When the Ātman leaves the jīva and transcends the M-I, it returns and merges with the waters of the all-pervading consciousness - Brahman.
The return of the trembling water drop back into the waters of the lake is indicated in the Mahāvākya: ‘Tat Tvam Asi’ - That Thou Art (or You are That).
The drop of water (jīva) takes the Lotus to be the real world and tries to “attach” itself to it. In the end, both jīva and the manifested world merge back into the unmanifested Brahman.
In Indic philosophy, neither time nor life is not linear; it is cyclical.
There are four Yugas or epochs. It is said that the current epoch, Kali Yuga, is the final one that leads to dissolution.
This, however, is no excuse to live a life of indifference, apathy, or nihilism - we can and must create bubbles of saatva which allow us to transcend and realise That consciousness right here, right now.
Mahāvākyas - blue pills!
There are four Mahāvākyas (great statements), one found in each of the four Vedas, that when meditated upon, opens up a whole other understanding of our relationship with the Infinite:
1. prajñānam Brahma – 'Consciousness is Brahaman' (Aitareya Upanishad 3.3 of the Rig Veda)
2. Tat tvam asi - 'Thou art That' (Chandogya Upanishad 6.8.7 of the Sama Veda)
3. ayam ātmā Brahma - 'This Self (Atman) is Brahman' (Mandukya Upanishad 1.2 of the Atharva Veda)
4. aham bBrahmāsmi - 'I am Brahman' (Brhadaranyaka Upanishad 1.4.10 of the Yajur Veda)
Other class discussion points:
1. What does True Love mean? We look for the love of another as acceptance of ourselves. Until we are perfectly OK with who we are, with or without another, there can never be True Love.
2. The spiritual reason for having children (or anything really) is to exhaust karma. We cannot run away from our karma, no matter how much we may try! Those souls that we need to interact with will manifest in some form or another in the relationship that is most conducive to exhausting that karma. Of the 8 billion people in the world, why did you end up with your family, with these friends/colleagues/acquaintances, in this country, at this time? Going to the school/places you went to, having the experiences you have had with those particular people? It is not at all coincidence.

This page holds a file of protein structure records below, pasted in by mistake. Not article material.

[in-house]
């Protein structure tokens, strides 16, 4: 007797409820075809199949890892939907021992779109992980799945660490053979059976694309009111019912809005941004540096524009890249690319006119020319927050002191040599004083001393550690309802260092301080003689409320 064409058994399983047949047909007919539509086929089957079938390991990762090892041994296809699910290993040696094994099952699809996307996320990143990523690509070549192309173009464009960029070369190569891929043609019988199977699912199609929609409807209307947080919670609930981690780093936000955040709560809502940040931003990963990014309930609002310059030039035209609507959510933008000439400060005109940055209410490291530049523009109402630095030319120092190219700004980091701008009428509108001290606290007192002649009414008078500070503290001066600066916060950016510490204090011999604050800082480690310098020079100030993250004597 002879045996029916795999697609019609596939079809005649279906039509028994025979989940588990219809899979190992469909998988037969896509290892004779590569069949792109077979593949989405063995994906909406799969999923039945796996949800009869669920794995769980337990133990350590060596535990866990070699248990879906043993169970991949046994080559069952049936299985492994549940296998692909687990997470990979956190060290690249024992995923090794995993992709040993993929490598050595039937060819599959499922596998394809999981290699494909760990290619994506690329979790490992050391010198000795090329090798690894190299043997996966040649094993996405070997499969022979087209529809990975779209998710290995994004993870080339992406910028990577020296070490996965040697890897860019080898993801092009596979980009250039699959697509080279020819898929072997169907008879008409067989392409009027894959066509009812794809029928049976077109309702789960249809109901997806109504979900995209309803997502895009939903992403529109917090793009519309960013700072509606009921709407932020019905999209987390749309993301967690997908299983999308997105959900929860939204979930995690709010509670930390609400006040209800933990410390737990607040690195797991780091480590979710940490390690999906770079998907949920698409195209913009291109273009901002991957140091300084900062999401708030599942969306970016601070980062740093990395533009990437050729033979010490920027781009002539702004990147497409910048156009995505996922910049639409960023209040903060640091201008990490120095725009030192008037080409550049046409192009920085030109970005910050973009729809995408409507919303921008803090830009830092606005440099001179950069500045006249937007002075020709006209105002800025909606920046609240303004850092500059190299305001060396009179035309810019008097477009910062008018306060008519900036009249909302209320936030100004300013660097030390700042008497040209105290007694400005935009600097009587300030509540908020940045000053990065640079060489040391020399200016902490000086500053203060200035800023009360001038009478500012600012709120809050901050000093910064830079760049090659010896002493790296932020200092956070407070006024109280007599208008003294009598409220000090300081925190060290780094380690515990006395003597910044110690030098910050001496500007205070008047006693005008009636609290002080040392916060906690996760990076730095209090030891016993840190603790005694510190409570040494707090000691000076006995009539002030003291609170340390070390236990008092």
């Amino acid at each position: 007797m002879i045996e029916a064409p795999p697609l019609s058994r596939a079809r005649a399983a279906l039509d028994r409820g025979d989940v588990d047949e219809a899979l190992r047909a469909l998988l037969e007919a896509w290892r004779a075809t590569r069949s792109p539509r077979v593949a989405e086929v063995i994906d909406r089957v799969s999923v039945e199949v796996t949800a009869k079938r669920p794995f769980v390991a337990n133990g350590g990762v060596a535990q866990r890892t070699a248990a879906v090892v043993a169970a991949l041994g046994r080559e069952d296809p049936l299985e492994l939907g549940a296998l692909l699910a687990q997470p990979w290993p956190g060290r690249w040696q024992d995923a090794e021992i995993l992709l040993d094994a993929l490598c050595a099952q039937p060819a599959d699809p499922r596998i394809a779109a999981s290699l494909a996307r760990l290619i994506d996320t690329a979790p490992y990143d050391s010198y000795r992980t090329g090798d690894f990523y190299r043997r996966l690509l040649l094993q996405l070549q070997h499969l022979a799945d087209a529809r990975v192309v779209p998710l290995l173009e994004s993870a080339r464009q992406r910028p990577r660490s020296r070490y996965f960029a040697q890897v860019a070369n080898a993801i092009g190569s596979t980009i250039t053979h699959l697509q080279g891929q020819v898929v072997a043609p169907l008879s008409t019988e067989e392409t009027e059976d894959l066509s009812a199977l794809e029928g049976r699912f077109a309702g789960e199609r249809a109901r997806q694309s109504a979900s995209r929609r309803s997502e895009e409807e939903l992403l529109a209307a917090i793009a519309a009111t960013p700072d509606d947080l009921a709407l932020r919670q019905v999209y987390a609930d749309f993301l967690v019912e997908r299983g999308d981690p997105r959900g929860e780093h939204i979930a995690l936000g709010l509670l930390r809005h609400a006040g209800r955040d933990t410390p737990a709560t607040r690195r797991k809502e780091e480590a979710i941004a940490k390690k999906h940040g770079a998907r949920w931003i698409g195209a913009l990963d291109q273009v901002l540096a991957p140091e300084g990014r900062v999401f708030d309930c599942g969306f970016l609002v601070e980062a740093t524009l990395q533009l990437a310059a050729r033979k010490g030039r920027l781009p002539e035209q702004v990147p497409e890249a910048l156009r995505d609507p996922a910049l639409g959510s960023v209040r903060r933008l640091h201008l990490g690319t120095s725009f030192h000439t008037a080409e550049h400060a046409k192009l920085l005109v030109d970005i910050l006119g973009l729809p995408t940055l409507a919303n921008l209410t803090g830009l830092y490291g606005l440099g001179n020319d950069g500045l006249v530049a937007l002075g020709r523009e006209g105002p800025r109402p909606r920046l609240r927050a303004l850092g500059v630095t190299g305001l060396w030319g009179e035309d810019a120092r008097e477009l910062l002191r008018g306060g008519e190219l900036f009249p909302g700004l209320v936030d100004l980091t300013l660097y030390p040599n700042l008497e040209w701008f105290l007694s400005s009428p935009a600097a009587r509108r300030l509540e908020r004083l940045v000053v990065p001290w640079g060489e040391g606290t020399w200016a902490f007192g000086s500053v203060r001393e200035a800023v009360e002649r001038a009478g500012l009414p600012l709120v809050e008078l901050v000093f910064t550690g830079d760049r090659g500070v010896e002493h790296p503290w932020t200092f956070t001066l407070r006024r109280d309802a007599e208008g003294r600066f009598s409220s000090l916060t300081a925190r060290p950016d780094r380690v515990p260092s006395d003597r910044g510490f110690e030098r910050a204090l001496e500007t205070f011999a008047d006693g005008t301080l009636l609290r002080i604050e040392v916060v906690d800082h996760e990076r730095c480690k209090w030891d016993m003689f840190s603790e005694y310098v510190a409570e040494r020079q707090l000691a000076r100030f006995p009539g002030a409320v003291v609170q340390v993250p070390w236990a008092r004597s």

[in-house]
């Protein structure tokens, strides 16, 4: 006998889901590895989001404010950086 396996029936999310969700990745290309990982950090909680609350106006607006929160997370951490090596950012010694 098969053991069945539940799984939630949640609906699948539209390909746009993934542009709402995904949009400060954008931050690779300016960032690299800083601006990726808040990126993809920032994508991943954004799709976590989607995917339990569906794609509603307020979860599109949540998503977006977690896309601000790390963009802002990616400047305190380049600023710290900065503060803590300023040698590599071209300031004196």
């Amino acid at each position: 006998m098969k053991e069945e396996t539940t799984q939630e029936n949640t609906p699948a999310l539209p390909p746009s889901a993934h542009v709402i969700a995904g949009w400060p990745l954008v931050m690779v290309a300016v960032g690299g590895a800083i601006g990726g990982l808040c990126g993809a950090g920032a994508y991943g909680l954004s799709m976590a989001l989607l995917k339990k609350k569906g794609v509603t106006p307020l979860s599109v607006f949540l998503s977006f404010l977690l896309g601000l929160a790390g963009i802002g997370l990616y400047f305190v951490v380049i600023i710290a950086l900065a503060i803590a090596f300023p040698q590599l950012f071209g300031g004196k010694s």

Every person, place, experience is a self-addressed envelope determined by our past action (karma).
3. We don't experience Brahman because of the veils of our M-I equipment.
The whole purpose of spiritual practices is to start wiping clean those veils so the M-I becomes lighter and clearer in order to transcend them.
- That is why if we are particularly heavy/inert/stagnant or tamasic in our lives and habits, we must first move to rajas - activity. This will at first be selfish activity to acquire and gain wealth, status etc to prove ourselves. Slowly, once we have tasted enough of these things and realised that the happiness we seek isn't there, the activity moves in a more selfless direction. These are supposedly the leaders of the world. Good leaders lead for the people and the greater good, not for there own interests (yes...we are in Kali Yuga and everything is a bit topsy-turvey).
- Then from rajas we move to saatva, which is actionless, action. We act without personal motive, accepting the self-addressed envelopes and exhausting the karma as it comes along. In this way our karmic load gets lighter and we are able to transcend and realise all that we've been searching for, is right here, right now...sat-chit-ananda - existence-consciosnss-bliss. We transcend the wheel of sāmsāra!
In summary, Śaṅkarācārya has so far declared:
Life is uncertain and ever so short...so stop worrying so much, stop hoarding so much, stop lusting after things so much...this is not the point of this human birth....wake up, oh fool and bhaja Govinda. Go beyond uncertainty, disease and conceit to the beauty and wonder and awe of the All.
We continue onto the next verse, stanza 5, in the next class...